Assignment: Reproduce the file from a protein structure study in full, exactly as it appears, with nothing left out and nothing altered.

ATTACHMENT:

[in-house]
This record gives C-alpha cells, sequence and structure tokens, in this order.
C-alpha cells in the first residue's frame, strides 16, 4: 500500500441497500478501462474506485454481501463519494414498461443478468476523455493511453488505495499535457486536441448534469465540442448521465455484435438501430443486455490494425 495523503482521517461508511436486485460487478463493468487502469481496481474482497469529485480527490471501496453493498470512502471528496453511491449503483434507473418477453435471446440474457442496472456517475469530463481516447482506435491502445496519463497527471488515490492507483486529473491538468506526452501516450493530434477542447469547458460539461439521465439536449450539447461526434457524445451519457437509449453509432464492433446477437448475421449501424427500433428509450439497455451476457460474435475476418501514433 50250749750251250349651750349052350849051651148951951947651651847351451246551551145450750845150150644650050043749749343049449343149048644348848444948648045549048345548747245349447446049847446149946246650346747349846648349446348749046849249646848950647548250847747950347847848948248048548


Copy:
[in-house]
This record gives C-alpha cells, sequence and structure tokens, in this order.
C-alpha cells in the first residue's frame, strides 16, 4: 500500500441497500478501462474506485454481501463519494414498461443478468476523455493511453488505495499535457486536441448534469465540442448521465455484435438501430443486455490494425 495523503482521517461508511436486485460487478463493468487502469481496481474482497469529485480527490471501496453493498470512502471528496453511491449503483434507473418477453435471446440474457442496472456517475469530463481516447482506435491502445496519463497527471488515490492507483486529473491538468506526452501516450493530434477542447469547458460539461439521465439536449450539447461526434457524445451519457437509449453509432464492433446477437448475421449501424427500433428509450439497455451476457460474435475476418501514433 50250749750251250349651750349052350849051651148951951947651651847351451246551551145450750845150150644650050043749749343049449343149048644348848444948648045549048345548747245349447446049847446149946246650346747349846648349446348749046849249646848950647548250847747950347847848948248048548